I pulled out my quad, plopped it open to a random place and started reading. Isaiah 27. Shivers ran down my spine. 27 is a HUGE number in my life. My confirmation date, the date of dorm check in, The Patient One's birthday, my favorite hymn, my favorite psalm, my favorite Shakespearean sonnet, and now the latest piece of guidance to my troubled mind. (I don't consider myself superstitious, but I know when to shut up and listen.)
1 In that day the Lord with his sore and great and strong sword shall punish leviathan the piercing serpent, even leviathan that crooked serpent; and he shall slay the dragon that is in the sea.
2 In that day sing ye unto her, A vineyard of red wine.
3 I the Lord do keep it; I will water it every moment: lest any hurt it, I will keep it night and day.
4 Fury is not in me: who would set the briers and thorns against me in battle? I would go through them, I would burn them together.
5 Or let him take hold of my strength, that he may make peace with me; and he shall make peace with me.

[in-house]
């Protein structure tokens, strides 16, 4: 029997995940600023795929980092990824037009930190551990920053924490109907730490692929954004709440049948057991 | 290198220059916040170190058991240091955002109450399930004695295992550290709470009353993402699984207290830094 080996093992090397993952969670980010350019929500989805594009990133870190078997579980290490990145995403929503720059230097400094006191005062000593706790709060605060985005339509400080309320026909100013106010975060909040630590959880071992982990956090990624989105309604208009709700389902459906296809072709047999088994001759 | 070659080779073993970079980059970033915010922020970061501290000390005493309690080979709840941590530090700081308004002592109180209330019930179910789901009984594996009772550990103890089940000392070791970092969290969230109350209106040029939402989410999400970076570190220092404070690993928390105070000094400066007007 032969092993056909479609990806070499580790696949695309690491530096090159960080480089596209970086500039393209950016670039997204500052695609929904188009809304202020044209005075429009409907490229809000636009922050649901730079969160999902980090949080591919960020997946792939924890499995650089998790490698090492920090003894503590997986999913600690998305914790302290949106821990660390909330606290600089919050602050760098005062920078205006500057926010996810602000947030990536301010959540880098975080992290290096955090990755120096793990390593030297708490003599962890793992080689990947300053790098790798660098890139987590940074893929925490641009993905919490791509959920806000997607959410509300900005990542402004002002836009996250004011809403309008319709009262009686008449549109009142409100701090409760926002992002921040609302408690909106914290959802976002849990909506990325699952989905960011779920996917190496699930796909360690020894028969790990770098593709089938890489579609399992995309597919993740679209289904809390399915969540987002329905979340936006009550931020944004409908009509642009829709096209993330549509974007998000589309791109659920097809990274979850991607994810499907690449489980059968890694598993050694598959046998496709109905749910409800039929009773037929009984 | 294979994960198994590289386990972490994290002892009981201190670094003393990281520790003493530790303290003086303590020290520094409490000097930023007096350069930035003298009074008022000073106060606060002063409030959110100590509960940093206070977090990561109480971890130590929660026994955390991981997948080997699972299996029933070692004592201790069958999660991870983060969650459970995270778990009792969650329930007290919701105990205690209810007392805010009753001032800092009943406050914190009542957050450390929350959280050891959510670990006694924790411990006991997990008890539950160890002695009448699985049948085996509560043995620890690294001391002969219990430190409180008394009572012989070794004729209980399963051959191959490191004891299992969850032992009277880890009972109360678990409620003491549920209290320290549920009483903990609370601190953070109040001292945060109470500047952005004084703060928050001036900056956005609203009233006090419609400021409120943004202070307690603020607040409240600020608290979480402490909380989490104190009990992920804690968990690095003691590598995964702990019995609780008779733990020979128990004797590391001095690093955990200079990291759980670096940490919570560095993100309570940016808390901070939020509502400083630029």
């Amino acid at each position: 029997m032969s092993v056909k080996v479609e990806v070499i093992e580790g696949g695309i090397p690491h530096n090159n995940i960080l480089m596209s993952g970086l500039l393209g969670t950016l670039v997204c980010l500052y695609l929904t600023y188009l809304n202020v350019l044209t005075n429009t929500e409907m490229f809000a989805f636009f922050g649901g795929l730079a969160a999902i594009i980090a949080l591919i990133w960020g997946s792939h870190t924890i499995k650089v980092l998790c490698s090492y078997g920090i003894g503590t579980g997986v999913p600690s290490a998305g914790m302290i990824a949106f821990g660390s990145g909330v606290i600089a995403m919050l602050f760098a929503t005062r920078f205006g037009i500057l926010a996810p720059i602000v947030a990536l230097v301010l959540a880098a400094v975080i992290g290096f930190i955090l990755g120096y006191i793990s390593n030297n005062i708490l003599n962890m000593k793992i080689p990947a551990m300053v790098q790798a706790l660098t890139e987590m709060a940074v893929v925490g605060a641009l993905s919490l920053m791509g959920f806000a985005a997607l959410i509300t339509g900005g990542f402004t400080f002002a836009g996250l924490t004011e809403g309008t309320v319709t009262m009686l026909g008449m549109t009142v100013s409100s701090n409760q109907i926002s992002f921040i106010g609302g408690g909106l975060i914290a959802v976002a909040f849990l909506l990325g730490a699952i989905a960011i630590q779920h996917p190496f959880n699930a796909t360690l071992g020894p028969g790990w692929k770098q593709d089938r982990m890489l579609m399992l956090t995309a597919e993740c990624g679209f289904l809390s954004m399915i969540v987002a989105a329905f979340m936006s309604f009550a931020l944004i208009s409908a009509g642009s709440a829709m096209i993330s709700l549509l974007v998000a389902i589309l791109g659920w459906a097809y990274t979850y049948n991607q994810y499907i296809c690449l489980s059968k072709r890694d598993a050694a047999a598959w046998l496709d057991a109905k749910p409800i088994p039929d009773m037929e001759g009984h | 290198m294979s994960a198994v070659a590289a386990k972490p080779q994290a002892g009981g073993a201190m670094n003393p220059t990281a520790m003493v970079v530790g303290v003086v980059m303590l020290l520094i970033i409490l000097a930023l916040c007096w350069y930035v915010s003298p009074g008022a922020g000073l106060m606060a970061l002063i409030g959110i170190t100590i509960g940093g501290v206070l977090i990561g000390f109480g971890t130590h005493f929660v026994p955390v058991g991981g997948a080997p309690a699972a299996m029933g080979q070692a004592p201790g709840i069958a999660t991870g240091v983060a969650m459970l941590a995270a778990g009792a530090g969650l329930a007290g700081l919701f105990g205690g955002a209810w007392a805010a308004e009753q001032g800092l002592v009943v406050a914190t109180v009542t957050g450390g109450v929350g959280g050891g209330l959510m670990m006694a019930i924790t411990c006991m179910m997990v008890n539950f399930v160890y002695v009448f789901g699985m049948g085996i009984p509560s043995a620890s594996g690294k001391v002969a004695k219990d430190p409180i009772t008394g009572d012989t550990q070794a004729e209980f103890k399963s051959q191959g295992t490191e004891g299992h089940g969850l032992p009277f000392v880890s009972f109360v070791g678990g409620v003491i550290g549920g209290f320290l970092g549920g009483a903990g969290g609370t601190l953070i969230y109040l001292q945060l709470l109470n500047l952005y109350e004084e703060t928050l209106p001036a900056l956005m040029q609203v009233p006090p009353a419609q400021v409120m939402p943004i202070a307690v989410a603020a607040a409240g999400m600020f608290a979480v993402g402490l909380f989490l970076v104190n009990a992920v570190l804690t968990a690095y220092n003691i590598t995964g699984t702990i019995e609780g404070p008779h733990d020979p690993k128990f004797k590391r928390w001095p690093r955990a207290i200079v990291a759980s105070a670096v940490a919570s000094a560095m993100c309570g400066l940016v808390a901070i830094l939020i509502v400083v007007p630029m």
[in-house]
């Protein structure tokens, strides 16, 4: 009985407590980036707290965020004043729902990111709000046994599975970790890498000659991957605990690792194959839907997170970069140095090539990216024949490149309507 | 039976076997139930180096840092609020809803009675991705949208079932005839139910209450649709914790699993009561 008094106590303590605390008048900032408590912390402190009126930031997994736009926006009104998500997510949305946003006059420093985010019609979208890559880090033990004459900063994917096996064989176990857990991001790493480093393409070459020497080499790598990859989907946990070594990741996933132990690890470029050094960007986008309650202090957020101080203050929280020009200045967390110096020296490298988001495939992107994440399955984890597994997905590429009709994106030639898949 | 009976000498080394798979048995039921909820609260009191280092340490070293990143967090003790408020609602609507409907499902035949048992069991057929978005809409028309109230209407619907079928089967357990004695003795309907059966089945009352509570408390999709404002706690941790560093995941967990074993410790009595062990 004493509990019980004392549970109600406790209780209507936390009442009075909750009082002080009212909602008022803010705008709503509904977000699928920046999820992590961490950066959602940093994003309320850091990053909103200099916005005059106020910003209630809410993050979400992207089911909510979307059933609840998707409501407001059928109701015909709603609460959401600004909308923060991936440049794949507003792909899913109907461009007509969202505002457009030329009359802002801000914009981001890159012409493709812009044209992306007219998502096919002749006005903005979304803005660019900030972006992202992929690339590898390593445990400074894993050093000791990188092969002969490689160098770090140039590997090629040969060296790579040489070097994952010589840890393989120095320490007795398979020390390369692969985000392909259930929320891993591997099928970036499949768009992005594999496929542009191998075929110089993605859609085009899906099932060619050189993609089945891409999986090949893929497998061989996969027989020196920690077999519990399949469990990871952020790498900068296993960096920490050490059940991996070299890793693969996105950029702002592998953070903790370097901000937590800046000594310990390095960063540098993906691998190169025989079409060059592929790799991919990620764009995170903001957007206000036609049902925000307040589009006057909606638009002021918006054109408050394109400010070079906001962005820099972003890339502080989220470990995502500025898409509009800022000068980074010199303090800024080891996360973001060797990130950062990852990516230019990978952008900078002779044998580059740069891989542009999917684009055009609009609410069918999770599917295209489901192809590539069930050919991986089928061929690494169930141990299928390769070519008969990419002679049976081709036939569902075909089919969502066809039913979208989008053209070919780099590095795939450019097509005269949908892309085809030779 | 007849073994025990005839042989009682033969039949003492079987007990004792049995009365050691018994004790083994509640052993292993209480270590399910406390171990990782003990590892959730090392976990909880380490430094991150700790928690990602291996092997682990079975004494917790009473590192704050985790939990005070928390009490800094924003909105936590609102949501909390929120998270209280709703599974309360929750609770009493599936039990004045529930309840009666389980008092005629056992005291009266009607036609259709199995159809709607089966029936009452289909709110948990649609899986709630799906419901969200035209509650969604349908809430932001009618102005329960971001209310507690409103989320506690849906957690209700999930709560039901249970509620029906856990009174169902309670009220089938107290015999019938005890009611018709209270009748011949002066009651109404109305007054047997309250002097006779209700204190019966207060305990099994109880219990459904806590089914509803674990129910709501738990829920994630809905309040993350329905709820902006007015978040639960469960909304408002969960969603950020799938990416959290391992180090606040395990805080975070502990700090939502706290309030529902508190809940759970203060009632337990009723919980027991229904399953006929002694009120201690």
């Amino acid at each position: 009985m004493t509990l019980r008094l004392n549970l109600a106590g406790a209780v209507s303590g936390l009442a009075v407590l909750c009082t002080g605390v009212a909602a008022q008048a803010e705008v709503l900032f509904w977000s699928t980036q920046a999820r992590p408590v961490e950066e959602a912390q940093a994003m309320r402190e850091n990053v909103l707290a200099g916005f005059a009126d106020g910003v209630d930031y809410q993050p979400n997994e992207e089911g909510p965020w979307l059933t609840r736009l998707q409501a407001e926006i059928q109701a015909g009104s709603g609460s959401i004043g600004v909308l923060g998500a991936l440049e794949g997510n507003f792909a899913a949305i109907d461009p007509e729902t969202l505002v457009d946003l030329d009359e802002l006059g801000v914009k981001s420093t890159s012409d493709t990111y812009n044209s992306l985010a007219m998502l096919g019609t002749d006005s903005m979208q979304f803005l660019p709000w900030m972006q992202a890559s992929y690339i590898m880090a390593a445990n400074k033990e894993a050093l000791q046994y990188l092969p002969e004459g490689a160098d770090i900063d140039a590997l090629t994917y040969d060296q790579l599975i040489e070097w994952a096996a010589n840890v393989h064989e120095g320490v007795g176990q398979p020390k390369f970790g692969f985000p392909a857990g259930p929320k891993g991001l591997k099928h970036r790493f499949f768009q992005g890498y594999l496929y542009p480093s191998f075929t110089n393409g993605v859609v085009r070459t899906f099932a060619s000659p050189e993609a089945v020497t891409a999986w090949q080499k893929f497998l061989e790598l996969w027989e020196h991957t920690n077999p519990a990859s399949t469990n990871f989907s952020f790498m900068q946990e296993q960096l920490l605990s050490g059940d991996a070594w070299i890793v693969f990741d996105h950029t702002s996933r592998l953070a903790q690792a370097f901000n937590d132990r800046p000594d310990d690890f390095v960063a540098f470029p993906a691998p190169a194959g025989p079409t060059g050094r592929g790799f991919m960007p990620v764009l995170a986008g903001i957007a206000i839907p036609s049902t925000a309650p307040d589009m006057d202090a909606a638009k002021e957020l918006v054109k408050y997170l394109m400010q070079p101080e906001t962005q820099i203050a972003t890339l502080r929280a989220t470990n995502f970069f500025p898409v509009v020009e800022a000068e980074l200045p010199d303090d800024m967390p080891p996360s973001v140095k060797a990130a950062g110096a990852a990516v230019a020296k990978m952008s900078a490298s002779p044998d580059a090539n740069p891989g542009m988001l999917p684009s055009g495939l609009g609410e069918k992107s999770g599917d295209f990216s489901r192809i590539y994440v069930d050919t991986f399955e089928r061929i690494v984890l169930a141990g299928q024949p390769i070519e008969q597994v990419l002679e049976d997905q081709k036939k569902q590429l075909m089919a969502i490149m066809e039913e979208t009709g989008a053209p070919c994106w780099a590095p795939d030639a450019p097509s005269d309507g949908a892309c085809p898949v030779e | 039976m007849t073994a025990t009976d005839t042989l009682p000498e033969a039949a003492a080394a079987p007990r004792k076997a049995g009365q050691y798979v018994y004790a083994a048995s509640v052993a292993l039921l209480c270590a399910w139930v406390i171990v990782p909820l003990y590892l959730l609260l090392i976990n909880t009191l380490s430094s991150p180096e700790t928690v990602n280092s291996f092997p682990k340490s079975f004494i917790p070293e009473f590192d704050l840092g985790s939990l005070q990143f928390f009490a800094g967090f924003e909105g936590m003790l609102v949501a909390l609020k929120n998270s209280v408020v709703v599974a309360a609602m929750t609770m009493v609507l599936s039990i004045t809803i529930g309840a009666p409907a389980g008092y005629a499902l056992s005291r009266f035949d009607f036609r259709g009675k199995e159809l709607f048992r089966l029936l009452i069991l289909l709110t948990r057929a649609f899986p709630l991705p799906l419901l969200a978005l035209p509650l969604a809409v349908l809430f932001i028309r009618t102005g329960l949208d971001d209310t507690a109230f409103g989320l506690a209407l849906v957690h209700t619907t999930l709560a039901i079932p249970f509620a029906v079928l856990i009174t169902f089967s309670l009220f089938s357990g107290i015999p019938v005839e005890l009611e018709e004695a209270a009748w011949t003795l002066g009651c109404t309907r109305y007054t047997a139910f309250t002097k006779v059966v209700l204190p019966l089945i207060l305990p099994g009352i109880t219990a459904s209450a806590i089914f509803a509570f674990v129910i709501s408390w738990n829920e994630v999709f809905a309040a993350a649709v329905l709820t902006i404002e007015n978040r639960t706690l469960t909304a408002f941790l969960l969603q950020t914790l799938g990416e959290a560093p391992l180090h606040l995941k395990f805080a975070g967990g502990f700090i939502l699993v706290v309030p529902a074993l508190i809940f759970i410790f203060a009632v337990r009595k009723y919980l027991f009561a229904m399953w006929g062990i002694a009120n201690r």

I read these verses through tears because I wanted so desperately to believe that they are true. I wanted to believe that The Patient One, the most important person in my life, will receive the answers and guidance he needs and deserves... an affirmation that Heavenly Father has not foresaken him, or abandoned any of the promises He made with him. I wanted reassurance that Satan would not go unpunished for what he has done to my dearest friend. I wanted guidance to know that encouraging him to seek answers in the Church wouldn't result only in more heartache for the both of us.

So I took these verses for the promises they held, and I put them in my heart. I had something to hold onto as I prepared to re-approach a subject with The Patient One that has continued to weigh heavily on my mind as a task given by Heavenly Father that I was unable to meet: getting him to speak about his secret struggle to his Bishop.

So with the help of his sister, we spoke to him about our concerns for him. He took it all in silently, staring ahead blankly without saying much at all. Only when we begged him to speak did he finally utter anything at all. He finally confessed that he felt no urgency to speak to the Bishop. He said that if these feelings are from God, there's nothing the Church can do anyway; and if they're from Satan, God has been content to allow it all to happen anyway, so what difference does it make?